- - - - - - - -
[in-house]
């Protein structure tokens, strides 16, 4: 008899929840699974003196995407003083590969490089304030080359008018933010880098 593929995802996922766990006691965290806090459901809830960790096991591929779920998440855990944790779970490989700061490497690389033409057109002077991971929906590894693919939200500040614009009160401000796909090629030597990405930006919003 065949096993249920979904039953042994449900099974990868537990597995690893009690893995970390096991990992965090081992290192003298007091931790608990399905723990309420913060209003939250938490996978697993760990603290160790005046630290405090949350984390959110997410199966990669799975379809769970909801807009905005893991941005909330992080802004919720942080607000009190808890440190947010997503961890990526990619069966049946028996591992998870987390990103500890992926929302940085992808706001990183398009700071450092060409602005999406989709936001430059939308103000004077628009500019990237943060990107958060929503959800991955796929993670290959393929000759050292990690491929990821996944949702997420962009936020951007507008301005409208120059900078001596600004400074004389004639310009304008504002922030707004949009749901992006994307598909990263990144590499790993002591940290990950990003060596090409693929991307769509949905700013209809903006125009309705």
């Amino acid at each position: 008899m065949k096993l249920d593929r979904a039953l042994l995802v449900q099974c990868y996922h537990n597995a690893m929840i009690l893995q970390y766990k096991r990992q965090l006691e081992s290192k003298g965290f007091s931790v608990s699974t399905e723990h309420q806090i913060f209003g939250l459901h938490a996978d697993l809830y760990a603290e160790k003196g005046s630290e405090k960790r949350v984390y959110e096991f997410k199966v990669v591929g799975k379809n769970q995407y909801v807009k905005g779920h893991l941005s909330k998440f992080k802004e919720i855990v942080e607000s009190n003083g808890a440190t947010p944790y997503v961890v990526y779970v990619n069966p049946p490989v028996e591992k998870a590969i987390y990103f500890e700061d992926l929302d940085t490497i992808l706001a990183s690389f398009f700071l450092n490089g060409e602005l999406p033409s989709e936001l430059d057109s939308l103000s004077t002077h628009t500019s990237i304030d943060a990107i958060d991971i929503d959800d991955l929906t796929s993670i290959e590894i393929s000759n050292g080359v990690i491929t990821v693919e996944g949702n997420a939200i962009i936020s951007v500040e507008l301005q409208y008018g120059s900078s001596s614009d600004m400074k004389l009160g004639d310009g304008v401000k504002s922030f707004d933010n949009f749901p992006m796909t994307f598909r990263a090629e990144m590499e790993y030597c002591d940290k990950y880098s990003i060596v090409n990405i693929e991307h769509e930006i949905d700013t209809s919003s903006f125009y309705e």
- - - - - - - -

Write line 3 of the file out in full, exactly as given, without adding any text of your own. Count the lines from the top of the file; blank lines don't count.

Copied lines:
């Amino acid at each position: 008899m065949k096993l249920d593929r979904a039953l042994l995802v449900q099974c990868y996922h537990n597995a690893m929840i009690l893995q970390y766990k096991r990992q965090l006691e081992s290192k003298g965290f007091s931790v608990s699974t399905e723990h309420q806090i913060f209003g939250l459901h938490a996978d697993l809830y760990a603290e160790k003196g005046s630290e405090k960790r949350v984390y959110e096991f997410k199966v990669v591929g799975k379809n769970q995407y909801v807009k905005g779920h893991l941005s909330k998440f992080k802004e919720i855990v942080e607000s009190n003083g808890a440190t947010p944790y997503v961890v990526y779970v990619n069966p049946p490989v028996e591992k998870a590969i987390y990103f500890e700061d992926l929302d940085t490497i992808l706001a990183s690389f398009f700071l450092n490089g060409e602005l999406p033409s989709e936001l430059d057109s939308l103000s004077t002077h628009t500019s990237i304030d943060a990107i958060d991971i929503d959800d991955l929906t796929s993670i290959e590894i393929s000759n050292g080359v990690i491929t990821v693919e996944g949702n997420a939200i962009i936020s951007v500040e507008l301005q409208y008018g120059s900078s001596s614009d600004m400074k004389l009160g004639d310009g304008v401000k504002s922030f707004d933010n949009f749901p992006m796909t994307f598909r990263a090629e990144m590499e790993y030597c002591d940290k990950y880098s990003i060596v090409n990405i693929e991307h769509e930006i949905d700013t209809s919003s903006f125009y309705e």